Note: Not at the old Poker1 site. A version of this entry was first published (2005) in Poker Player newspaper.
We’re all influenced by our surroundings. Sometimes, we make quick decisions that are worse than they would be if we had a chance to analyze. That’s the truth about us as human beings.
And, so, when we’re playing poker, we’re apt to let the noises we hear and the erratic gestures we see lead us to costly conclusions. Today, I’ll present a lecture I did on that topic many years ago. You’ll learn to hear beyond the noise and see beyond the gestures.
And you’ll discover this truth: Your opponents’ images sometimes have little to do with their actions. Listen…
Comparing actions with images
We’re about to talk about something that is the downfall of players who could otherwise play at a professional level. If you follow my poker advice, you’ll pay lots of attention to how you appear to your opponents while you’re playing poker. That’s because most of your opponents aren’t serious players. They haven’t studied the game. They don’t know what they’re going to do with their marginal hands until inspiration strikes them.
Now, I know, a lot of people tell you that image doesn’t make that much difference. The important things are making very exacting decisions based on your cards and realizing that your opponents will also make decisions based on their cards. That’s both right and wrong. Yes, you should make quality decisions based on your cards and, yes, your opponents will make decisions based on their cards. But it’s wrong to assume that your image isn’t hugely important. It is. That’s because your opponents’ decisions are often not clear-cut.
They make many decisions at whim and will give you their weakest calls – calls that earn you a lot of extra profit – if your image is friendly, loose, and fun to play with. The trick is to make losing to you as painless as possible for your opponents. You can do this by never insulting them, congratulating them when they draw out and beat you, and showing that you’re interested in playing some hands frivolously and having fun – just like they are. Of course, the “frivolous” part is mostly an illusion, because you’re talking about more weak hands than you’re actually playing.
Fine. So, your image matters. It matters a whole lot. It’s a subject I teach in depth, and there are plenty of tricks and techniques that help you extract the most profit. But we’ll leave the specifics of your own image to another day.
Right now, I want to give you a profitable tip that can save you thousands of dollars. We’re all impressionable. Often I talk to professional poker players away from the table and they’re describing an opponent who they say is lucky, can’t play a lick, doesn’t know what he’s doing, plays every pot. And sometimes they’re describing a player I know to be quite different. The problem is, we’re all susceptible to being conned by the images of our opponents, just like they’re susceptible to being conned by our images.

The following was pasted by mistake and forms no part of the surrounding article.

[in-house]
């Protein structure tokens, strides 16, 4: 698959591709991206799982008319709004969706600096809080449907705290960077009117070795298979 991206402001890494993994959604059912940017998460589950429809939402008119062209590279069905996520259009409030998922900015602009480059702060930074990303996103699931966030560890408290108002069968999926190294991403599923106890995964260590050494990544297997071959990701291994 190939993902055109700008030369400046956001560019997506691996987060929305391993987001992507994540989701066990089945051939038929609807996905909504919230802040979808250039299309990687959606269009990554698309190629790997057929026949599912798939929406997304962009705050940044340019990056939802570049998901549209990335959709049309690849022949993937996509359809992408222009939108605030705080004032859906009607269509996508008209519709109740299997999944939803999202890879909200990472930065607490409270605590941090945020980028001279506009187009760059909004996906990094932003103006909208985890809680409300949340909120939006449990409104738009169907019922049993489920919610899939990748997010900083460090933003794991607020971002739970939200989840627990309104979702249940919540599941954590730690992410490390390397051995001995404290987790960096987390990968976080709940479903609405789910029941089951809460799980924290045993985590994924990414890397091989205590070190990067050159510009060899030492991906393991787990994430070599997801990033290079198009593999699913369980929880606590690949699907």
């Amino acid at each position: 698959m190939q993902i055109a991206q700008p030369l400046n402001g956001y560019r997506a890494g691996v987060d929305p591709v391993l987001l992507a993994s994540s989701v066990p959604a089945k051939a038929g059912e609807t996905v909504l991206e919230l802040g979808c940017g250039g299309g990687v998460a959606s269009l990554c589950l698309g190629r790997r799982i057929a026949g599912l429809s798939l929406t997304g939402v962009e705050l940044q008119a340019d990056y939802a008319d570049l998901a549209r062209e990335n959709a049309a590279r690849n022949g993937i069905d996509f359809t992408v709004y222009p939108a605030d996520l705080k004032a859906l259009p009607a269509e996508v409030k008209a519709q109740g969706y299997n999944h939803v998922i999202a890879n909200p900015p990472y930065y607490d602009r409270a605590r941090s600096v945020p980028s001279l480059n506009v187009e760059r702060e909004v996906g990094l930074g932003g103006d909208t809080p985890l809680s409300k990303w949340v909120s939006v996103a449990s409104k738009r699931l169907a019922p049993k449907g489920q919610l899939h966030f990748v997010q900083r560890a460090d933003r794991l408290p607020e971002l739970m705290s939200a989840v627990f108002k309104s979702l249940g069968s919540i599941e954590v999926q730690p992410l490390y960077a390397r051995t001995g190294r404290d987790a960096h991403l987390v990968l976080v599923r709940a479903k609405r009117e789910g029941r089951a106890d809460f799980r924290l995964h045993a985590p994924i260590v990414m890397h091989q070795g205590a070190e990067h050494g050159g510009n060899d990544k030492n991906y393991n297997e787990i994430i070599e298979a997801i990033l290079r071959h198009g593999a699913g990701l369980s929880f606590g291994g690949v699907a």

I’m not even saying that your opponents are trying to con you by using a misleading image. Sometimes they just con you accidentally, even though their image is very natural to them. I knew one woman, Sumi, who had a natural image that was gold. She tended to often put in an extra bet, unwisely, but her chatter at the table, her genuinely expressed belief in luck and the fact that she thought she was lucky, was absolutely the most-profitable image possible. Players were habitually talking about her as if she played every pot, even though – if you just tuned her out and watched – it was clear that she was playing selectively. You just didn’t notice when she was sitting out a hand, because she was silent. But you did notice when she was involved in a hand, and you especially noticed when she won a hand, because she’d drive home the point and talk about her luck. She really believed she was luckier than her opponents, and for an incredibly long time, she was. But during this lucky period, she won much more money than someone else would have playing the same way – all because of her image.
Opponents, even professionals, were taken in by her image and her enthusiasm and called her hands in exasperation much more often than they should have. So, here’s my advice. Always compare the way your opponents images suggest they play with the hands you actually observe them playing.
Victims of my table image
If opponents would do that against me, I might only make half as much money as I do. But, they won’t. They’ll continue to be victims of my table image, because it’s their nature to be deceived by the sights and sounds around them, even when these sights and sounds don’t correspond to the actual events.
That’s why image works for you. But don’t let image work for your opponents. As an experiment, just tune them out and pretend they had said or done nothing other than play their hands. Watch what those hands actually are, and adjust your strategy according to that (and also adjust a little for the way other opponents may be reacting to that illusion). If you do that, you won’t be a victim to someone else’s image, whether that opponent’s image is natural or intentional. Once again: Compare your opponents’ actions with your opponents’ images.
This is “The Mad Genius of Poker” Mike Caro and that’s my secret today. — MC